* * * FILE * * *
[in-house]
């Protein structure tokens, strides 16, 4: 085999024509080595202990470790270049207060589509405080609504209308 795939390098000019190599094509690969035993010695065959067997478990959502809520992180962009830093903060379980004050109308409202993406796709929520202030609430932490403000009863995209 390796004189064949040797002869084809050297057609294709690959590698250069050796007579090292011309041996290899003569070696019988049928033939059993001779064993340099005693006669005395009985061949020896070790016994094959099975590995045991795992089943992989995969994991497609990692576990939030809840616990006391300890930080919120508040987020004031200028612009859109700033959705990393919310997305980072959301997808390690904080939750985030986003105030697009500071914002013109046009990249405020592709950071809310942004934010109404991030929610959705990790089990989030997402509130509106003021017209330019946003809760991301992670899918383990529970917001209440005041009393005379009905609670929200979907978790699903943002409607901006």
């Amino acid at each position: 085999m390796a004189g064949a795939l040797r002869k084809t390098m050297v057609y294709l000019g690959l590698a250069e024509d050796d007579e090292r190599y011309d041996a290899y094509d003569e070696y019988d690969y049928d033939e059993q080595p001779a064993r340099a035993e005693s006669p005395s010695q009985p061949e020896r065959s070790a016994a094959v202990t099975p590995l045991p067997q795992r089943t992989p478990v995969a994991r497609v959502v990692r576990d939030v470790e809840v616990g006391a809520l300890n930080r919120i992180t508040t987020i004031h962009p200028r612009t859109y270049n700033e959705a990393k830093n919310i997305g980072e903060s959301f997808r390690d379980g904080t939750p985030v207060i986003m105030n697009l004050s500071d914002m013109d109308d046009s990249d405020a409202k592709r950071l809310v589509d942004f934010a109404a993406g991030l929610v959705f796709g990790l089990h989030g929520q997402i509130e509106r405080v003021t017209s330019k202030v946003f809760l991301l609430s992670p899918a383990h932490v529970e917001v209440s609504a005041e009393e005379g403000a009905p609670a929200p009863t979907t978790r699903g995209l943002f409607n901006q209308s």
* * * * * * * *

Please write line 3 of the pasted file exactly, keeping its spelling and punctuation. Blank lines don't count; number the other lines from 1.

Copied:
């Amino acid at each position: 085999m390796a004189g064949a795939l040797r002869k084809t390098m050297v057609y294709l000019g690959l590698a250069e024509d050796d007579e090292r190599y011309d041996a290899y094509d003569e070696y019988d690969y049928d033939e059993q080595p001779a064993r340099a035993e005693s006669p005395s010695q009985p061949e020896r065959s070790a016994a094959v202990t099975p590995l045991p067997q795992r089943t992989p478990v995969a994991r497609v959502v990692r576990d939030v470790e809840v616990g006391a809520l300890n930080r919120i992180t508040t987020i004031h962009p200028r612009t859109y270049n700033e959705a990393k830093n919310i997305g980072e903060s959301f997808r390690d379980g904080t939750p985030v207060i986003m105030n697009l004050s500071d914002m013109d109308d046009s990249d405020a409202k592709r950071l809310v589509d942004f934010a109404a993406g991030l929610v959705f796709g990790l089990h989030g929520q997402i509130e509106r405080v003021t017209s330019k202030v946003f809760l991301l609430s992670p899918a383990h932490v529970e917001v209440s609504a005041e009393e005379g403000a009905p609670a929200p009863t979907t978790r699903g995209l943002f409607n901006q209308s």